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Miami Jewish Film Festival Hands Out 2020 Awards

The 2020 Miami Jewish Film Festival wrapped up last night. After screening 100 films over two weeks a few of the movies were singled out for celebration. Here’s the list of awards…

Grand Jury Prize: Saul & Ruby, To Life!

Next Wave Prize: Flawless

Critics Prize: The Painted Bird

Short Film Competition Prize: Minor Accident of War

Audience Award for Best Narrative Film: My Name Is Sara

Audience Award for Best Documentary Film: The House on Wannsee Street

As a member of the critic’s jury that selected The Painted Bird as best movie, I watched seven of the festival’s flicks. Below are my unsolicited thoughts on those movies.

The Painted Bird

Shot in black & white with graphic sex and violence, subtitled in foreign languages, and with a running time of nearly three hours, The Painted Bird is not accessible to everyone. But if you nodded your head when Martin Scorsese chastised Marvel movies for not being cinema, see this on the big screen when you have a chance. This is a special movie. Beautifully photographed it follows the misadventures of a young boy dealing with the horrors of World War 2. The protagonist finds himself in absurdly awful situations that will make you squirm. One part Bergman, another part Faces of Death, The Painted Bird is chock full of images  that will sear into your consciousness permanently and make you ask, how can I stand by when others are being persecuted?

Those Who Remained

There was some good acting and impressive production design in this Hungarian movie, but the storytelling was deeply flawed. The movie doesn’t judge the strange central relationship between a teenage girl Holocaust survivor and her gynecologist. At an hour and twenty minutes  (though it felt longer), they didn’t have enough time to justify this Lolita-esque scenario. What time they did have was spent with episodic scenes that never climaxed into anything significant or thought provoking.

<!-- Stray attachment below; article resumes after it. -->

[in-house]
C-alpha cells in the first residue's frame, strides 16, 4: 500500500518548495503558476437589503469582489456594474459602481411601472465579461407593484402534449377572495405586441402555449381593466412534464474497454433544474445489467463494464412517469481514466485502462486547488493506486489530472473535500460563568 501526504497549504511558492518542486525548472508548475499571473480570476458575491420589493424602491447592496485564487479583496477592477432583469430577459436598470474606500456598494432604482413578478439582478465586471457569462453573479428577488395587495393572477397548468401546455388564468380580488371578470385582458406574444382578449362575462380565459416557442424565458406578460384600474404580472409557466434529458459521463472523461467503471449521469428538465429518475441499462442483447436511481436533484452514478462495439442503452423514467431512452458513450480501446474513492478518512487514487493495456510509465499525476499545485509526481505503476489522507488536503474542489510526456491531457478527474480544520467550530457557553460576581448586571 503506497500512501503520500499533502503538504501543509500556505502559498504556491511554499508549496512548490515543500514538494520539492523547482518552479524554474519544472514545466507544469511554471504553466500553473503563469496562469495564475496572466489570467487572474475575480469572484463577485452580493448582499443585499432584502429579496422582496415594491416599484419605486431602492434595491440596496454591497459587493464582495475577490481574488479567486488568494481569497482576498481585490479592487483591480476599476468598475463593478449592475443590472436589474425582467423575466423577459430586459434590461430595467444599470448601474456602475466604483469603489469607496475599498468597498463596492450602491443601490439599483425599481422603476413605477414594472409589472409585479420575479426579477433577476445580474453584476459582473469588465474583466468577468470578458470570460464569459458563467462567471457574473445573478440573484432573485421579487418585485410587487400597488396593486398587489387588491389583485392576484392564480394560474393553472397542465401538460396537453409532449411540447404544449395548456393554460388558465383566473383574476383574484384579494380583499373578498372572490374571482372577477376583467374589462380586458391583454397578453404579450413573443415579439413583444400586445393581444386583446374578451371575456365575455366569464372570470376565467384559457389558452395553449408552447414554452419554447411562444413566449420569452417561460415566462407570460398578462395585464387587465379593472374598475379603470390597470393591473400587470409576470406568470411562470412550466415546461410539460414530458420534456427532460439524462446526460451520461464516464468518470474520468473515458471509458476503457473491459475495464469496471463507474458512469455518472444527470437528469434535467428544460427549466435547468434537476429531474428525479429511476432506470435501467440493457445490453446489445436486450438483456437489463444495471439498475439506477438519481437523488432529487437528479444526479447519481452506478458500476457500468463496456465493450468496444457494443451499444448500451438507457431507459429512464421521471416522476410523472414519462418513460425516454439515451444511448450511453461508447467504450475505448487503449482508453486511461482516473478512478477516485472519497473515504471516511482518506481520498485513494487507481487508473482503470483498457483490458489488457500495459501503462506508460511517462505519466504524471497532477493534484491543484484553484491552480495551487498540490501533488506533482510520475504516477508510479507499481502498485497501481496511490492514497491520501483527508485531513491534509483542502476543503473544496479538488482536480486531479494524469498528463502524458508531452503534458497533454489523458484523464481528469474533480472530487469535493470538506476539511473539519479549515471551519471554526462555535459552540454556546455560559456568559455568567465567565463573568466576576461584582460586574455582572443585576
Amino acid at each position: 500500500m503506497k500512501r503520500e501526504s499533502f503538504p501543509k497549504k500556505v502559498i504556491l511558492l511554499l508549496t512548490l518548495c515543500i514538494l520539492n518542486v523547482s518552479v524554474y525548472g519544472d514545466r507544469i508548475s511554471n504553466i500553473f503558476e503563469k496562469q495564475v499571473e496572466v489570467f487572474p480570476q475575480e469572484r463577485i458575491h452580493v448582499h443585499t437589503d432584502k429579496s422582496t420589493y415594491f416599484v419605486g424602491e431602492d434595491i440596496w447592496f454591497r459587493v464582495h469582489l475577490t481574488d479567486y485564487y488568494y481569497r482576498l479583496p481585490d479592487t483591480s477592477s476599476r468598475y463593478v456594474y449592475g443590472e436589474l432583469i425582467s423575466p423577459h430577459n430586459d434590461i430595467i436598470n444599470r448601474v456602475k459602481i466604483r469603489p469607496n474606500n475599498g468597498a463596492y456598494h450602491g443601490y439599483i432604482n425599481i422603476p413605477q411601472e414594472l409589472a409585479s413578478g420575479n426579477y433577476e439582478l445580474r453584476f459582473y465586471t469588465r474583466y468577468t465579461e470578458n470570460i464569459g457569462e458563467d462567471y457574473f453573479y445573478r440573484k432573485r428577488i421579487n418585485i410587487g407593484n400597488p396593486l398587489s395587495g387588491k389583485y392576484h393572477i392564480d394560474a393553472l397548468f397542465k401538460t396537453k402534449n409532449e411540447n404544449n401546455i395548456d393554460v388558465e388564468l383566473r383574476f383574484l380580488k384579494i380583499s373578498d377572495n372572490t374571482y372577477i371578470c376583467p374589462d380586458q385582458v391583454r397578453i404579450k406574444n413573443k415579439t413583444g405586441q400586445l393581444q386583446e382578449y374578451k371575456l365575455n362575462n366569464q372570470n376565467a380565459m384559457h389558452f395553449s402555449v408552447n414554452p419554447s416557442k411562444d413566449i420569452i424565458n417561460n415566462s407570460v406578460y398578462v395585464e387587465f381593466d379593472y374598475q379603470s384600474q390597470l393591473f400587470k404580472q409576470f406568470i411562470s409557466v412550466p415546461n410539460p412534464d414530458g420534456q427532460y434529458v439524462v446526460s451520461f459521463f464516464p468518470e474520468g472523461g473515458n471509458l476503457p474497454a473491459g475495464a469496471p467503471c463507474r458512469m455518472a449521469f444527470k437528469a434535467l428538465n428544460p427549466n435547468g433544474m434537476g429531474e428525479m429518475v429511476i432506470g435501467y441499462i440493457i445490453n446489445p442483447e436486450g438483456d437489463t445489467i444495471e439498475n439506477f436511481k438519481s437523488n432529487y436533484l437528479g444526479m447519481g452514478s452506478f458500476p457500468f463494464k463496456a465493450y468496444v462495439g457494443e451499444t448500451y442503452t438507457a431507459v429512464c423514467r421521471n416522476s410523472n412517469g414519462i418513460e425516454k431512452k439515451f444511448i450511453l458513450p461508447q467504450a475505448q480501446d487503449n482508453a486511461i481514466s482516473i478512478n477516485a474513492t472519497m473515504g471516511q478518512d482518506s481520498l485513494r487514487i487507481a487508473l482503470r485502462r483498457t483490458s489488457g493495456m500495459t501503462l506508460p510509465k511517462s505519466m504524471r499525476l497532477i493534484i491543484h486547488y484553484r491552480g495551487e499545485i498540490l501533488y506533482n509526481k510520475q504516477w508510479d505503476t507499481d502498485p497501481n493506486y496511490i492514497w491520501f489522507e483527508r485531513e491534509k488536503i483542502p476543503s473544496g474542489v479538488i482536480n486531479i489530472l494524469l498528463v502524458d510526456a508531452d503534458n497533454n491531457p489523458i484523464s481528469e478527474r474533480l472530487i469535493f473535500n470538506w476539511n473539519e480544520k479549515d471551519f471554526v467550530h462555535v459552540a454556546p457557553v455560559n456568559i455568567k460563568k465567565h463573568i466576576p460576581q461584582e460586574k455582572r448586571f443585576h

This was a low key charmer about a 70 year old Israeli facing his mortality. Kind of like an About Schmidt in Hebrew. Nothing incredibly big happens, instead there were a lot of small, humorous scenes that add up to poignancy. One scene in particular stands out when the protagonist is interviewed by his grandson for a school project and it dawns on him that he has a whole lot more past behind him, than future in front of him.


I’m as much a fan of black & white movies as anyone (see my above glowing thoughts on The Painted Bird), but no amount of shades of gray will save a clumsy script.  This is a fictional recounting of the Hungarian director Michael Curtiz filming the classic 1942 movie Casablanca. The problems start with the characters all being cliches from the mugging comic relief screenwriters to the mean as a junkyard dog wife.  If you have a hankering for Humphrey Bogart or to spend some time in a non-colorized world, save yourself the boredom and rewatch Casablanca instead.


If Joker was half the movie of Incitement, the DC comic book adaptation would be worthy of all its awards. There are some eerie parallels between the two films, both follow undersexed, frustrated young man who live with their parents and gain notoriety by assassinating a famous person. Incitement does it without pretension or Batman Easter eggs as it recounts the months before Yigal Amir assassinated Israeli Prime Minister Yitzhak Rabin.  Shot similarly to Paul Greengrass reenactment  movies like 22 July or Bloody Sunday,  it depicts an Israel of 1995 that had very similar political rhetoric as 2020 America.

God of the Piano

This Israeli movie had an interesting inciting incident where after a mother learns her child is deaf, she decides to take home a different baby from the hospital. But that’s as interesting as it gets as God of the Piano devolves into half baked melodrama. Nothing rings true with this movie as the underdeveloped characters meander through a(thankfully brief) eighty minute running time without any interesting consequences for their actions.

Saul & Ruby, to Life!

This documentary features Saul Dreier and Ruby Sosnowicz, two 90+ year old South Florida holocaust survivors who decided to form their own klezmer band. The movie follows the act over two and a half years as they eventually perform in their birthplace of Poland to perform songs of love and happiness on a continent they had to flee from the previous century. Both touching and schmaltzy, it’s hard to stay dry eyed watching this.

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